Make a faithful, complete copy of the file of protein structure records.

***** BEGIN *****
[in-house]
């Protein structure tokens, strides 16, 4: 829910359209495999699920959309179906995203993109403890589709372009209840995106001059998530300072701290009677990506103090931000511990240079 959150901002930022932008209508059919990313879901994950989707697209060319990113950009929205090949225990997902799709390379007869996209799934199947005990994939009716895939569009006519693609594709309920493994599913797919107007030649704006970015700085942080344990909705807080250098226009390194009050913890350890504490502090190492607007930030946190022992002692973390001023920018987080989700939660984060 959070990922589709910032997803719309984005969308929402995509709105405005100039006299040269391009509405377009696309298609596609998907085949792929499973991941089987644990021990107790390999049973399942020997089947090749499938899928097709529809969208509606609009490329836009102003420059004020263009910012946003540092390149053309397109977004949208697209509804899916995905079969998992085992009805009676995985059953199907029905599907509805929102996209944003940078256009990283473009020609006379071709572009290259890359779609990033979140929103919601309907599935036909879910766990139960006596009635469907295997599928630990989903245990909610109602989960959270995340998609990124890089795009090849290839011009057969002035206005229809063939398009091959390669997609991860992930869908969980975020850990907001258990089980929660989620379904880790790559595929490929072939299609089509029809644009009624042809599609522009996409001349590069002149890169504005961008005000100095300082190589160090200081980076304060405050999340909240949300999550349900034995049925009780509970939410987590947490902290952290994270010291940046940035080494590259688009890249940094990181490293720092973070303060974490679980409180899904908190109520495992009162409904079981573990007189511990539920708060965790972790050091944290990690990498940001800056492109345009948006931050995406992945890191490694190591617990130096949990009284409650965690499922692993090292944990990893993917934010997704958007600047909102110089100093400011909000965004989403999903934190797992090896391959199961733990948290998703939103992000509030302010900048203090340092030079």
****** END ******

[in-house]
């Protein structure tokens, strides 16, 4: 829910359209495999699920959309179906995203993109403890589709372009209840995106001059998530300072701290009677990506103090931000511990240079 959150901002930022932008209508059919990313879901994950989707697209060319990113950009929205090949225990997902799709390379007869996209799934199947005990994939009716895939569009006519693609594709309920493994599913797919107007030649704006970015700085942080344990909705807080250098226009390194009050913890350890504490502090190492607007930030946190022992002692973390001023920018987080989700939660984060 959070990922589709910032997803719309984005969308929402995509709105405005100039006299040269391009509405377009696309298609596609998907085949792929499973991941089987644990021990107790390999049973399942020997089947090749499938899928097709529809969208509606609009490329836009102003420059004020263009910012946003540092390149053309397109977004949208697209509804899916995905079969998992085992009805009676995985059953199907029905599907509805929102996209944003940078256009990283473009020609006379071709572009290259890359779609990033979140929103919601309907599935036909879910766990139960006596009635469907295997599928630990989903245990909610109602989960959270995340998609990124890089795009090849290839011009057969002035206005229809063939398009091959390669997609991860992930869908969980975020850990907001258990089980929660989620379904880790790559595929490929072939299609089509029809644009009624042809599609522009996409001349590069002149890169504005961008005000100095300082190589160090200081980076304060405050999340909240949300999550349900034995049925009780509970939410987590947490902290952290994270010291940046940035080494590259688009890249940094990181490293720092973070303060974490679980409180899904908190109520495992009162409904079981573990007189511990539920708060965790972790050091944290990690990498940001800056492109345009948006931050995406992945890191490694190591617990130096949990009284409650965690499922692993090292944990990893993917934010997704958007600047909102110089100093400011909000965004989403999903934190797992090896391959199961733990948290998703939103992000509030302010900048203090340092030079």